Bailout Inspector General to Warn That Public Private Partnership Open to Fraud

Checks and balances may not be completely dead in the US after all, but we need to see what transpires after the release of the report by Neil Barofsky, special inspector general for the TARP, which is out tomorrow. The New York Times appears to have gotten its hands on the whole report; the Financial Times also provides some details. (I assume they are pre-released and embargoed, but the Times and FT must have gotten them through separate channels as well).

Timothy Geithner will appear before Congress to discuss the report’s findings, and he clearly won’t do much more than try to blunt criticism. However, the most damning comments are on the public private investment partnership, which has gotten a thumb’s down from pretty much everyone except those who will benefit directly from it. The Treasury already opened up the legacy securities portion to more money manager applicants after complaints that the only a very few firms would qualify,. That would reduce the number of possible bidders and presumably lead to lower prices when fetching higher prices presumably is the point of the exercise. But that argument presupposes a fair and open process.

Nevertheless, the fact that Treasury already modified some provisions suggests they will do so again to diffuse attacks. But I doubt that we will see more than cosmetic changes.

From the New York Times:

The Treasury Department’s most ambitious plans to rescue troubled banks — partnerships between the government and private investors, backed by the Federal Reserve — are inherently vulnerable to fraud and should not be started without stronger safeguards, a top government investigator warned in a report to be released Tuesday.

Yves here. “Inherently vulnerable” is stern stuff, as is the call to halt the program unless changes are made. This throws down a gauntlet. Back to the article:

The report also warned that the Treasury’s $700 billion Troubled Asset Relief Program has evolved into a $3 trillion effort of “unprecedented scope, scale and complexity” and comes with too little oversight and too little information about what companies are doing with the taxpayer money they are getting…..

Mr. [Neil] Barofsky [special inspector general for the bailout program] was particularly critical of the Treasury Department’s refusal to demand detailed information from banks and other financial institutions about what they are doing with the money they receive.

Noting the widespread public outrage unleashed over the Treasury’s huge payments to the American International Group, the failing insurance conglomerate, Mr. Barofsky warned that Treasury officials were jeopardizing the credibility of their efforts by not requiring companies to disclose far more about their use of taxpayer money.

“Failure to impose this requirement with respect to the injection of yet another $30 billion into A.I.G. would not only be a failure of oversight, but could call into question the credibility of the government’s efforts,” he said. He was referring to bailout money that had been pledged, but not yet delivered, to the insurance giant.

The inspector general was particularly pointed in his criticism of the Obama administration’s plan to buy up questionable assets from banks. That plan calls for the Treasury to spend $100 billion to buy up troubled mortgages and mortgage-backed securities.

Yves here. We’ll see what we see later in the AM, but the Times deems the report (at points, at least) “particularly critical….particularly pointed”. It will also be noteworthy to see whether the Congressmen fall in with the tone of the report in their questioning of Geithner tomorrow, or are more deferential. Back to the article:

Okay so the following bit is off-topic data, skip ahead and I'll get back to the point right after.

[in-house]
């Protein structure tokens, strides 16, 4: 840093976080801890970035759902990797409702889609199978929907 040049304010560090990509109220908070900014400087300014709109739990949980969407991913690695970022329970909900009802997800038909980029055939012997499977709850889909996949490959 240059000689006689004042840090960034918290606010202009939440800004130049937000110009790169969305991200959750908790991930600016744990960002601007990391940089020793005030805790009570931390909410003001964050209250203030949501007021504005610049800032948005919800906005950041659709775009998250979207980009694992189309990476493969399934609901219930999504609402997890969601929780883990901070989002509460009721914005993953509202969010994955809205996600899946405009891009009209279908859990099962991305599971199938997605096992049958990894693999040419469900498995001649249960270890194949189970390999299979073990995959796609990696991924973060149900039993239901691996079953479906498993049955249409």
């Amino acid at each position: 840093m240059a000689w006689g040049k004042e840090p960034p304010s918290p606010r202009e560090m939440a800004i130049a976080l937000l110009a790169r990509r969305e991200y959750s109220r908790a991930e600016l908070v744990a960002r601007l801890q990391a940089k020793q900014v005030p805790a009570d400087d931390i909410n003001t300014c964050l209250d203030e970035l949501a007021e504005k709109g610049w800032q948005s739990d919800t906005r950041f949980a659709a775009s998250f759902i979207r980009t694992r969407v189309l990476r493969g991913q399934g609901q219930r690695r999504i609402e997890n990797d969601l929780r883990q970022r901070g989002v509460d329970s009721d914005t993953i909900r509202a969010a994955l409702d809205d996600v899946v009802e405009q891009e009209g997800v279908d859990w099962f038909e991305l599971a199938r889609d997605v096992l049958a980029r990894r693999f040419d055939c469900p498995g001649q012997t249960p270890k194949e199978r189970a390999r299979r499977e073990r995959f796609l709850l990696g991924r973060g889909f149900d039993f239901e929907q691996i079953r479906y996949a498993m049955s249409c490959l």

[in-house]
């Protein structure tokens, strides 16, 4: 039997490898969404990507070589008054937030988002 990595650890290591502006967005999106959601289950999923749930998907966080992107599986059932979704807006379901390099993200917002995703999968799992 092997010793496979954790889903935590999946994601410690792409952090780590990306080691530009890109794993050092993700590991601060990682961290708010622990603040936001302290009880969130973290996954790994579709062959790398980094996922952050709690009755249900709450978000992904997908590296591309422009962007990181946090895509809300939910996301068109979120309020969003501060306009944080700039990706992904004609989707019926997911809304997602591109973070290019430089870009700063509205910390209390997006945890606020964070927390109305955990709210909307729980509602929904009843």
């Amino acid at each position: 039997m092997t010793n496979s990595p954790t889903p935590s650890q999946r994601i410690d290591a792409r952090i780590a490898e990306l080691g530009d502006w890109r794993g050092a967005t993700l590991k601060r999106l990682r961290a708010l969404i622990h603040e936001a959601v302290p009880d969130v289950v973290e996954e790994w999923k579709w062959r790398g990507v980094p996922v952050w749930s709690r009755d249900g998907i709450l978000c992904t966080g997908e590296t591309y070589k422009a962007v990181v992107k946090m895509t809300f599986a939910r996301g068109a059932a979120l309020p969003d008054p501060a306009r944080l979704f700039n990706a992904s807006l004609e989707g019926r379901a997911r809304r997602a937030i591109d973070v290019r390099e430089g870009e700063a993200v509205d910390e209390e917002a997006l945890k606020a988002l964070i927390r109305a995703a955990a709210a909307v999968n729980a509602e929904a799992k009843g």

Mr. Barofsky said the plan posed “significant fraud risks,” especially when it came to buying up securities backed by exotic mortgages made during the peak of the housing bubble, when the excesses of poorly documented loans and no-money-down loans reached their zeniths.

The report said that the Federal Reserve intended its lending program, known as the Term Asset-Backed Securities Loan Facility, or TALF, to finance new lending rather than to buy up existing assets. It warned that the Fed was not currently planning to examine the securities that it would finance, and would be relying instead on the evaluation by credit rating agencies that originally failed to spot the dangers of subprime mortgages.

“Credit ratings, cited as one of the primary credit protections in TALF as currently configured, have been proven to be of questionable value,” the report said. “The wholesale failure of the credit rating agencies to rate adequately such securities is at the heart of the securitization market collapse, if not the primary cause of the current credit crisis….”

Yves again, I’m gobsmacked that Barofsky is making an issue of the ratings. Not that he shouldn’t, mind you, but the Fed relies on ratings for pretty much all of its collateral haircut decisions. Admittedly, the agencies’ record was particularly bad on complex structured securities, but this charge, while aimed at the TALF, raises other uncomfortable issues for the Fed.

In general, the failure of the Treasury, either under Bush or Obama, to do anything to revamp the rating agencies’ role is a telling sign of their lack of dedication to reform. There are a number of good ideas as to how to fix them, and unlike just about any other aspect of the mess, this could be addressed in isolation. But no, even the rating agencies seem to be sacred cows. Back to the article:

Senator Charles E. Schumer, Democrat of New York and a member of the Senate Banking Committee, said some of the inspector general’s criticisms about buying up “legacy assets” — usually troubled mortgage-backed securities — made sense.

“There are a few problems with using the TALF program to buy up legacy assets,” he said. “First, it’s rewarding the worst behavior — buying no-doc loans.” Second, he said, the public-private program “is a very rich subsidy program to begin with. You have to ask whether it needs the extra enrichment of TALF, particularly when it involves the most egregious of mortgages.”

Update 2:30 AM The report is live and it certainly passes the weight test.

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10 comments

  1. Jim T

    Is there any way we can get Elizabeth Warren and Neil Barofsky together to fight these fraudsters at Treasury, Fed, Administration, Congress & Senate?

    We may even need to get them into the witness protection program. The SOBs are already going after Elizabeth and after today's hearings they will be going after Neil too.